Baxter gave up four and five inches to such ACC big men as North Carolina's Brendan Haywood and Georgia Tech's Alvin Jones, so he has had to be resourceful to compensate. "Because he's wide and strong, Lonny sort of leans and initiates some contact first so he can create space," says Maryland assistant coach Billy Hahn. Then he might shoot a turnaround, or a jump hook, or an up-and-under—or simply take a drop step, square up and shoot. "The coaches tell me to turn and face, to use my moves," says Baxter. "They tell me I'm quicker than almost anybody in the country, so use that quickness." There's been a great deal more of that quickness since LB, whose initials are tattooed on his left biceps, began shedding those lbs.
The Final Four will be the fourth meeting of the season between the Terps and the Blue Devils, but it shouldn't provide a repeat of last year's forgettable national semi between two other conference brethren, Michigan State and Wisconsin, in which familiarity bred contemptible, gear-grinding play. "We're both up-tempo, and we're almost the same size at every position," says Mouton. "It has to be the best rivalry in the country this year."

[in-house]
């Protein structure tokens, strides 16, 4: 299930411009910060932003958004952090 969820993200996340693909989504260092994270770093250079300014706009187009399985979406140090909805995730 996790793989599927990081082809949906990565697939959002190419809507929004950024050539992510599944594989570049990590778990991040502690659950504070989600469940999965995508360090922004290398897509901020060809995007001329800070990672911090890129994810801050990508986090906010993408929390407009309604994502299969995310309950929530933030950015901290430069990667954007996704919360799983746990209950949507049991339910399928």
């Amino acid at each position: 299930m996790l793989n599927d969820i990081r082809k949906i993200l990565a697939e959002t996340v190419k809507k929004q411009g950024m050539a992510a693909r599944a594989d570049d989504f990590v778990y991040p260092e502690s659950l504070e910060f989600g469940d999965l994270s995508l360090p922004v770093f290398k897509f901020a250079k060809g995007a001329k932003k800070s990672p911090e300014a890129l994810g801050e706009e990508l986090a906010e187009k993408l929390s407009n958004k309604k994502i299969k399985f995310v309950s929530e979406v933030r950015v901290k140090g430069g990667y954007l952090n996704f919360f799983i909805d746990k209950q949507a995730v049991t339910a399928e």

Indeed, each Duke-Maryland game has been suffused with drama. The Blue Devils made up a 10-point deficit in the final 50 seconds of regulation on Jan. 27 and beat the Terps in overtime. A month later, on Senior Night at Cameron Indoor Stadium, Duke lost center Carlos Boozer to a foot injury, and Maryland swept to a 91-80 victory that served as the centerpiece of its late-season resurrection, in which the Terps beat five ranked teams over six games. Then, in the breathless final 8.1 seconds of an ACC tournament semifinal, first Maryland guard Steve Blake tied the game with a three-pointer, and then the Blue Devils' Nate James won it with a tip-in—but only because Terps guard Juan Dixon's half-court shot at the horn glanced off the rim. "See you in the Final Four," Battier told Dixon as the two teams left the Georgia Dome three weeks ago.